Anonymous said...

anyone making comments on marathonguide.com? It probably a better place to voice complaints than Theoden's blog...race officials will read them there.

Anonymous said...

don't marathons carry insurance for things like this so they can issue refunds?

In their defense, they did incur the costs of the expo, the t-shirts, the medals, and some of the events did happen. They are a not for profit organization and if they did issue refunds, then they'd probably go backrupt as the registrations fees pay the bills.

It could be worse, you could have been 16 miles in and have it cancelled on you...like what Chicago did a couple of years ago.

Amy said...

My question about all of this is, did the city refund race organizers for the permits and cops (if the cops were paid in advance... which they aren't always). Because if it was the city's call, then the organizers should be refunded the money they spent on permits.

Just my two cents, for what it's worth.

Anonymous said...

Thank you for this ACCURATE account of the weather conditions the morning of my "first marathon" which I trained 5 months for!! Disapointment does not begin to descirbe my feelings. We quickly looked for the next closest open marathon-Highpoint in March & registered. Then we went out for another 20 mile training run on the DRY streets of Myrtle Beach. I will not return!!

Anonymous said...

This was a joke! Roads were ok to run on and at the time they could have looked at a 1 or 2 hour delay.

I would can only say that the greed of race directors is the problem with the delay idea. The fact that marathons now keep the finish lines open up over 6 hours in many cases on open city roads is the problem. I have been running marathons for 31 years and can remember how finish lines would close at 4 hours and you were pulled off the course. Now you have these charity programs buying up spots with people who average 15 minute miles! This is what ties up traffic for hours and what the excuse in MB for not doing a dealyed start.

Anonymous said...

I really feel for you all. Besides thanking the city, you should also thank trial lawyers who have brought society to the point where city officials fear them more than common sense.

Anonymous said...

'Marathons now keep finish lines open up over 6 hours'. So, if you can't produce in 4 hours or under you have no business out there. Got it. Cause now marathons are just 'charity programs' for 15-minute milers. Wow. How terrible for you to have to share the road with those folks.

Anonymous said...

I was one of the marathon runners who was unable to do the MB Marathon. It was an expensive weekend for me with registration, hotel, meals and transportation. I saved money to be able to go to this specific race. Marathons are special and also more expensive than other races. I don't know about other people, but I know of the other upcoming races in March, but I don't have the money, or time to save up enough to go to another marathon this soon.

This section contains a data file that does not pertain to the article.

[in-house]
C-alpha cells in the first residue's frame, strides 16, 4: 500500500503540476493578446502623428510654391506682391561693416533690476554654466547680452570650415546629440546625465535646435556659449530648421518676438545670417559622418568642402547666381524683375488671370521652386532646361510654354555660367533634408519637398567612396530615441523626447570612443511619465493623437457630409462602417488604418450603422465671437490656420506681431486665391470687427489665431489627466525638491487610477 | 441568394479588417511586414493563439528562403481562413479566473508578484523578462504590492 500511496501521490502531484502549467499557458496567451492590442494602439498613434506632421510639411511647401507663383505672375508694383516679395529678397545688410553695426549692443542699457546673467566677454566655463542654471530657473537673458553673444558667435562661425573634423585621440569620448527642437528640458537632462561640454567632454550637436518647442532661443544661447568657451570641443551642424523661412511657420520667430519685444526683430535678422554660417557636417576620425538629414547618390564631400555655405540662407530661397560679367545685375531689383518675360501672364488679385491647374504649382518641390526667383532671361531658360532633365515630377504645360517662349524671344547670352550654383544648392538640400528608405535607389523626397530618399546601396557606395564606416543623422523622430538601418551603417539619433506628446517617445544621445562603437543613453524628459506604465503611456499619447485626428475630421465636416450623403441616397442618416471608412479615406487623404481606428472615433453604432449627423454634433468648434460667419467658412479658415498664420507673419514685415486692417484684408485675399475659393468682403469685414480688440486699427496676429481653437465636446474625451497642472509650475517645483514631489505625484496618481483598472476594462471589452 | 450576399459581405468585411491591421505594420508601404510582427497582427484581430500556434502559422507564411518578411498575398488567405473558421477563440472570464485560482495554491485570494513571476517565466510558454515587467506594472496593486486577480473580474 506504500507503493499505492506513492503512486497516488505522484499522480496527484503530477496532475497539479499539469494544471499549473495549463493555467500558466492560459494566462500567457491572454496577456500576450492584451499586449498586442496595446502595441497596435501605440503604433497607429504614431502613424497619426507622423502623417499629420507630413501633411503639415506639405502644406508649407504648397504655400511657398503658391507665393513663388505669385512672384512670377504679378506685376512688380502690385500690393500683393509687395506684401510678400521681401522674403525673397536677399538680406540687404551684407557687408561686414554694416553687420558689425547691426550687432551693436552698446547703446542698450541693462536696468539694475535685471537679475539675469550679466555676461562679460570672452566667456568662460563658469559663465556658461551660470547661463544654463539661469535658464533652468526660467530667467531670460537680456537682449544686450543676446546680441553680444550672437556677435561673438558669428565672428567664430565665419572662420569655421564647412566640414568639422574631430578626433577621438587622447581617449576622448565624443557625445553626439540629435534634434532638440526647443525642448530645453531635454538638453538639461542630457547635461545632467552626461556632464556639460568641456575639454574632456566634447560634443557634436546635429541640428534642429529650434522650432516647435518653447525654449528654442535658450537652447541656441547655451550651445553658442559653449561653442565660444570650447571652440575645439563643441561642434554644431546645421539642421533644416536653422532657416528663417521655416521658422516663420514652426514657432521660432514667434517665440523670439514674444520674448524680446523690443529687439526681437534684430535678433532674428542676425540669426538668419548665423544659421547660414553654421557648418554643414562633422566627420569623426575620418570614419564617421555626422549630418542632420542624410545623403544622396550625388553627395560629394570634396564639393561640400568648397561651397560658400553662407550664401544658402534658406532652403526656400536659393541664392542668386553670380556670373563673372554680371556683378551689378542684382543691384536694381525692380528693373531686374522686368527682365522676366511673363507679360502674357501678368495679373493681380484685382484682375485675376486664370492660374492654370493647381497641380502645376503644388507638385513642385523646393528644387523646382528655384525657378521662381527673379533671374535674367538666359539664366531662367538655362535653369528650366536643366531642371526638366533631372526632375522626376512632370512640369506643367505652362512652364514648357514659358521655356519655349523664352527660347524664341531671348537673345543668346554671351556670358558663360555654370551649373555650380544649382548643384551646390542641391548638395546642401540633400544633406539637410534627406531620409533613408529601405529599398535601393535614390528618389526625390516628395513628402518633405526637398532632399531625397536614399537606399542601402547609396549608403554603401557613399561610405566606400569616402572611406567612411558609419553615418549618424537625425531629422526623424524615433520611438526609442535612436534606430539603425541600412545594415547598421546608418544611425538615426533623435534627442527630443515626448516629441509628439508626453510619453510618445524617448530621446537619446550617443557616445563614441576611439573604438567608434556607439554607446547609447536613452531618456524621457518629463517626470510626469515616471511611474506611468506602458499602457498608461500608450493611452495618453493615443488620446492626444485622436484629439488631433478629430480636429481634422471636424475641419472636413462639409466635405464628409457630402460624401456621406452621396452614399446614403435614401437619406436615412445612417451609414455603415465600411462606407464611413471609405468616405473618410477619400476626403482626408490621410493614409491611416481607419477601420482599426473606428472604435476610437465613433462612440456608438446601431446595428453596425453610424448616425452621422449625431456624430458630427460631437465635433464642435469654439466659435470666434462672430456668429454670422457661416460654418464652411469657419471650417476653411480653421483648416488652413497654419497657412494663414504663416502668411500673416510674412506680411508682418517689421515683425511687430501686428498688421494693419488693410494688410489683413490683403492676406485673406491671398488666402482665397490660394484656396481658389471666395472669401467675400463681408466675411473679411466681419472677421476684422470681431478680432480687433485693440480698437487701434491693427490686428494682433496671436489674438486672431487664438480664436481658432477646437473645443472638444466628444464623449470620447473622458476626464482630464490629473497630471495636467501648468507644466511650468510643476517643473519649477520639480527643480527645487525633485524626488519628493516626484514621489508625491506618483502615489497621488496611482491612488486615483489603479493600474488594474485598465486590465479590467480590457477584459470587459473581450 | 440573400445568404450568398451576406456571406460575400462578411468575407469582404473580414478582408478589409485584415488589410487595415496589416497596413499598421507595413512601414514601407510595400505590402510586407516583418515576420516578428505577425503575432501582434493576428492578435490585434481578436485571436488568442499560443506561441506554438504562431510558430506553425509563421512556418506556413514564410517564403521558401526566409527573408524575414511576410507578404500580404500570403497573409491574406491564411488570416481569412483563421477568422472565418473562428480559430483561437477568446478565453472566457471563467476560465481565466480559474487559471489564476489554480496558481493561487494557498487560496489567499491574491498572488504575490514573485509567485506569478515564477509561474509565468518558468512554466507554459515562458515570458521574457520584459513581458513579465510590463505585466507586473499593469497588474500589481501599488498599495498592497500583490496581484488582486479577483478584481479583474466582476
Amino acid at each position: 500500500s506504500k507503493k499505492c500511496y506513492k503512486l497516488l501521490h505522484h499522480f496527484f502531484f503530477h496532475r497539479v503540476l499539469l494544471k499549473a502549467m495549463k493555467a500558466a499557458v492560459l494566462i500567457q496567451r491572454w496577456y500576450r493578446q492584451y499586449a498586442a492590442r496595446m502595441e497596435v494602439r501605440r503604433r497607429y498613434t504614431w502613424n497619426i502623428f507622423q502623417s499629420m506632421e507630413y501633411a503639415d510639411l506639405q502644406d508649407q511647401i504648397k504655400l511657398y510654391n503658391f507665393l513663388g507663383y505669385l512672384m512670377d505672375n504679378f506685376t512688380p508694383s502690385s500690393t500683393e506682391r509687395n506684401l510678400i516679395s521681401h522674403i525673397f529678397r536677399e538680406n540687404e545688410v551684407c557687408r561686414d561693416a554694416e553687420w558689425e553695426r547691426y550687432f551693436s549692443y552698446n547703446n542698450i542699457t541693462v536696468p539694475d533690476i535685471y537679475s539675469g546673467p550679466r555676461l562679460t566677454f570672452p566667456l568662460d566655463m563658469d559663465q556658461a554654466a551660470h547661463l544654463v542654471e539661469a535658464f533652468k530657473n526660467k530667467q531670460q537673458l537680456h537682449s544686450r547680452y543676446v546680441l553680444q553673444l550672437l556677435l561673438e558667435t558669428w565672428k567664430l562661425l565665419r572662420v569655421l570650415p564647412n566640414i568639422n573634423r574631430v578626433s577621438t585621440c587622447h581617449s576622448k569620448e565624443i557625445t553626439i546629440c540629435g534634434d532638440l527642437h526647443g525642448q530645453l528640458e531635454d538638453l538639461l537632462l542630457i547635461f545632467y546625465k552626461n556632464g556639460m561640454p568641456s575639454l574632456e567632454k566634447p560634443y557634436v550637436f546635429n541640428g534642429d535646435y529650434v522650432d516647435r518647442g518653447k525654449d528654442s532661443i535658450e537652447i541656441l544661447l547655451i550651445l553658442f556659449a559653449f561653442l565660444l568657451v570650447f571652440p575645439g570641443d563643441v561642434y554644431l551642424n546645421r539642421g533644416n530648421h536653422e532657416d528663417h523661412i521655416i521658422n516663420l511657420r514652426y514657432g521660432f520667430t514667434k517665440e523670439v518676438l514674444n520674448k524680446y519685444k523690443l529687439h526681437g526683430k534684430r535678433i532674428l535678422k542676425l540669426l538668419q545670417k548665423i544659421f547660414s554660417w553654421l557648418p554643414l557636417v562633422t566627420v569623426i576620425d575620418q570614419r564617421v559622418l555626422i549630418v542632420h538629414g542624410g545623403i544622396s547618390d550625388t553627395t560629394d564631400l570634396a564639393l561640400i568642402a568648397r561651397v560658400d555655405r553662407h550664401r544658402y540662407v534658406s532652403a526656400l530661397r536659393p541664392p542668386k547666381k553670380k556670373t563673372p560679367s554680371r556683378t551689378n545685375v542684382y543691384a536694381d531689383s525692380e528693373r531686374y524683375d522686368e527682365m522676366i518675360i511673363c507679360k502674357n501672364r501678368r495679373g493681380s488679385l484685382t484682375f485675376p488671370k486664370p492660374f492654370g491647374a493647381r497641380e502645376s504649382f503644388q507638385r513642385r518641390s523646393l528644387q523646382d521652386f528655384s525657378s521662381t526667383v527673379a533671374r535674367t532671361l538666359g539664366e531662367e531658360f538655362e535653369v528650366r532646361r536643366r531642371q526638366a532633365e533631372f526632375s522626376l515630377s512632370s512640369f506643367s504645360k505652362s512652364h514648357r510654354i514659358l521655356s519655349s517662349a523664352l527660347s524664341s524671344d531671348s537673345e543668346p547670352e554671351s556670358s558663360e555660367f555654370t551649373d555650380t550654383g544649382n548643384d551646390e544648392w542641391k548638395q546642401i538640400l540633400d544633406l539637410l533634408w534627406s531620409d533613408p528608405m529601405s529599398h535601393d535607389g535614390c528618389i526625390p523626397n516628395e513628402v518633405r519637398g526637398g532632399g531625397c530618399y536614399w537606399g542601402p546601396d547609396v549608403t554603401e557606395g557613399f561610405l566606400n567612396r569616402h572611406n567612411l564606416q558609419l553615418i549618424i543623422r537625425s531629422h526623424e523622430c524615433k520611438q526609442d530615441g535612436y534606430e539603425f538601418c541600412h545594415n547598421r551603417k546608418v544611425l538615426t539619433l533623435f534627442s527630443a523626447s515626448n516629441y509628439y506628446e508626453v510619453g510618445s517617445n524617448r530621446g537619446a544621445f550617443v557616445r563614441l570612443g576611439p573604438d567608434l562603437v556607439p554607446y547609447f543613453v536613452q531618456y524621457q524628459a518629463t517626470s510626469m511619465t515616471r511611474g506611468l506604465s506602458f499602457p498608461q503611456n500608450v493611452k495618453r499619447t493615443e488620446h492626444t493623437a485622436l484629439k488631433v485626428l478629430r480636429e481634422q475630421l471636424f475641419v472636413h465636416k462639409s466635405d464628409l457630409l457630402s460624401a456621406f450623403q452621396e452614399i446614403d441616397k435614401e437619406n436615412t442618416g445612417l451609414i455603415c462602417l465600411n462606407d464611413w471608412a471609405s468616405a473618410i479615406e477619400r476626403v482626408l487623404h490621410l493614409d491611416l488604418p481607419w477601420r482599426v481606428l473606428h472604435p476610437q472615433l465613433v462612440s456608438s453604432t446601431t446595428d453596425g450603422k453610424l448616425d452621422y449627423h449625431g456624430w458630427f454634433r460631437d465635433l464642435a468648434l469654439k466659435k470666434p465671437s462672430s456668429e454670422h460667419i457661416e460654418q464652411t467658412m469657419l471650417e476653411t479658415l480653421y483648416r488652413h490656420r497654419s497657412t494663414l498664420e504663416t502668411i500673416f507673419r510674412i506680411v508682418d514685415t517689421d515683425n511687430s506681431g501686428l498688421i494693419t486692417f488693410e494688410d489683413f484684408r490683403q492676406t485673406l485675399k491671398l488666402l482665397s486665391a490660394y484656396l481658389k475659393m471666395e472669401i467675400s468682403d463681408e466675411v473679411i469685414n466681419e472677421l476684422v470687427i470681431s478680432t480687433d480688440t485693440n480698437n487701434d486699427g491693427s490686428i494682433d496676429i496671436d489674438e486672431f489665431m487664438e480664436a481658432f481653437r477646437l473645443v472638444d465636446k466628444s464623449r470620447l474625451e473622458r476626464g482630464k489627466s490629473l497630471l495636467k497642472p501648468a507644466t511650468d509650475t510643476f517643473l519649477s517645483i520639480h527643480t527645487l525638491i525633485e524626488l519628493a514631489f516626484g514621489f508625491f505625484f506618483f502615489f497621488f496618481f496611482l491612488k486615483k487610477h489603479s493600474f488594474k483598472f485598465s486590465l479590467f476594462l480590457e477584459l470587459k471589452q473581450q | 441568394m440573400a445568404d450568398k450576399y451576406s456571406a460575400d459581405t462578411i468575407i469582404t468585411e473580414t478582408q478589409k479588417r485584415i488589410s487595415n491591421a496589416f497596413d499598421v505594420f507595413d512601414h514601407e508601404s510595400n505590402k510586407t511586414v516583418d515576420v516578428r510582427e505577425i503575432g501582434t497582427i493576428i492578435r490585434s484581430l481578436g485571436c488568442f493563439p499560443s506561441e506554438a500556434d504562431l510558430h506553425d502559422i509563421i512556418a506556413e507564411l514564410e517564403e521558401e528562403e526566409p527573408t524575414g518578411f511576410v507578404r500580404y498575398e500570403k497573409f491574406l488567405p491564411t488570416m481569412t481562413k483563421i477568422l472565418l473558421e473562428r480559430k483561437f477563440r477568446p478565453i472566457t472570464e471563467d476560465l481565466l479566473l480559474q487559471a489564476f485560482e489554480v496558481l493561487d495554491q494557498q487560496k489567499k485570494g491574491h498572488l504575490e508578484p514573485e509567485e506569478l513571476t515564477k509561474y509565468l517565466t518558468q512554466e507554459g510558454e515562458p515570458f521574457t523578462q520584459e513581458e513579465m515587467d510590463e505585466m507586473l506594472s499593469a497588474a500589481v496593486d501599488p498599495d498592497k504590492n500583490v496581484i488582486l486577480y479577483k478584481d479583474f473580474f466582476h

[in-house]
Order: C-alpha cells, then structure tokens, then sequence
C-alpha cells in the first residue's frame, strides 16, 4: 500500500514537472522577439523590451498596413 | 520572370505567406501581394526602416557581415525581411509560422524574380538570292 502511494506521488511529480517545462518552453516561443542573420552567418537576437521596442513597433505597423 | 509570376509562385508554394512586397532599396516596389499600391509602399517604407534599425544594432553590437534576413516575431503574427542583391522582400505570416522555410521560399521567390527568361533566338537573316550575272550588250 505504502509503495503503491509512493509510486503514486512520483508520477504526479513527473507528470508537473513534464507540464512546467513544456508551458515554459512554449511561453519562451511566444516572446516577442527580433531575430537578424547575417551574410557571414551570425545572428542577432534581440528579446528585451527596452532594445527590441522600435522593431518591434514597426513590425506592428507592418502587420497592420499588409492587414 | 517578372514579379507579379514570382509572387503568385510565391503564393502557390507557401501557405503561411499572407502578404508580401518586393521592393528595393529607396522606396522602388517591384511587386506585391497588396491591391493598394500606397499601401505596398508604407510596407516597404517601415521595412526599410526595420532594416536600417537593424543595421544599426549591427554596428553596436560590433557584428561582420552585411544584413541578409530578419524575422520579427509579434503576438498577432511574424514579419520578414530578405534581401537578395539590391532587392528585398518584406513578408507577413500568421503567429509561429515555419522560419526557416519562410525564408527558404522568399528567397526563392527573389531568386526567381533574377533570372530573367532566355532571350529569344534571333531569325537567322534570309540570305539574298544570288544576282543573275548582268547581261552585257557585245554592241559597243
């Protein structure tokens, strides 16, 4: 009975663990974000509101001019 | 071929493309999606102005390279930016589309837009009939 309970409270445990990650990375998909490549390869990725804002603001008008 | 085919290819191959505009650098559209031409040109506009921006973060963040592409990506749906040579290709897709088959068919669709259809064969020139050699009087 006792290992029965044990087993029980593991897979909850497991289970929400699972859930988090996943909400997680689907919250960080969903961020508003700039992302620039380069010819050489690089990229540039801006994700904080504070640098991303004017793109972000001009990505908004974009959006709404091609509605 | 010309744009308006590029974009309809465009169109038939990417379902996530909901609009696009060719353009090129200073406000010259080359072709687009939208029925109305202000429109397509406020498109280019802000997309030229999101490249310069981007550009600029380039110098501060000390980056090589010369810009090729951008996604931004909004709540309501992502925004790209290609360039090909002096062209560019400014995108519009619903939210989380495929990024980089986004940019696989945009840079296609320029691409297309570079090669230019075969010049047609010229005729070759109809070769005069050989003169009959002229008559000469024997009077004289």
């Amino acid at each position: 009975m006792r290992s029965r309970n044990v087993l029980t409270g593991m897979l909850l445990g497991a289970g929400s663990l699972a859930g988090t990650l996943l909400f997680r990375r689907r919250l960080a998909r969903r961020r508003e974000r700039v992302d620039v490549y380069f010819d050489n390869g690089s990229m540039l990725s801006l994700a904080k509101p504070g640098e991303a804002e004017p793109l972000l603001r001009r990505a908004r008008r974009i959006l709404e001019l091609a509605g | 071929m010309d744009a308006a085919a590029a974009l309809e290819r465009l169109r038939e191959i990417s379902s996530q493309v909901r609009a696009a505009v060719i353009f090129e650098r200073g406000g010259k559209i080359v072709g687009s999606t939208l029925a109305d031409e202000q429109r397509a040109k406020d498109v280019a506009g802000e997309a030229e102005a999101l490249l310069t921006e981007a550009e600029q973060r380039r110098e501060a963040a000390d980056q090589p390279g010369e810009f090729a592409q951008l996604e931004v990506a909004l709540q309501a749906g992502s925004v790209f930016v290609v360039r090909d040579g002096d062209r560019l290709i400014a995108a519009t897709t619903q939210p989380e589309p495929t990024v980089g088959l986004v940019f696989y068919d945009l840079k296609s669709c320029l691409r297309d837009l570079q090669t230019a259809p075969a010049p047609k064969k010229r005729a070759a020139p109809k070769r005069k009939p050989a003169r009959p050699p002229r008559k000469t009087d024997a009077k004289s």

Anonymous said...

I usually just run races here in town. Lately I've been kicking around the idea of traveling to one just for fun. Now I'm not so sure. If a race in town is canceled I'll just sleep in and be out the registration fee but traveling and not running just seems too expensive.

Audra said...

I'm really sorry to all who trained and weren't able to run. The city should have waited until the morning to make the call. What harm would be done waiting til5am instead of 10pm the night before? To all who signed up, would you consider running MB again?

I ran the Run for the Border half marathon in New Hampshire in 2007. The night before the race it snowed and sleeted a small amount. There was no mention of cancelling the race or moving the start time. It wasn't a closed course and we had to share the road with cars. There were no issues. I guess they just don't let it go to their head up there.

Anonymous said...

Somehow I have a feeling that New Hampshire is a tad bit more used to dealing with snow than oh say a beach town in NC.

just a thought

SCM40in40 said...

"Charity runners" are not lesser marathon citizens in the world of marathon. Sure we may not be pushing sub 3 hours, but we are doing "our first marathon", "our first half marathon" or our umpteenth marathon or half for a cause that is bigger than ourselves. One of the things I loved about road racing WAS the camaraderie and love of the sport. One of the things I dislike is those that diminish those that do not run sub 8's, 7's etc because it's not fast "enough"...

Imagine yourself - accomplishing more than you ever anticipated - to hear "charity runners diminish the sport." Liken that to...you trained really hard, but did you qualify for Boston, the Olympics....

F No - they looked adversity in the face and did a hell of a lot more in their training, fundraising and networking than most do in a lifetime.

Next time....kick me in the schnuts before you say anything derogatory about "charity runners" - it would be less painful and even more out of line.

Every race can be a first....no race should be a defeat.

SCM40in40 said...

there are marathons (multiples) in each state...even in each country, continent. enjoy running for what it is...an opportunity to explore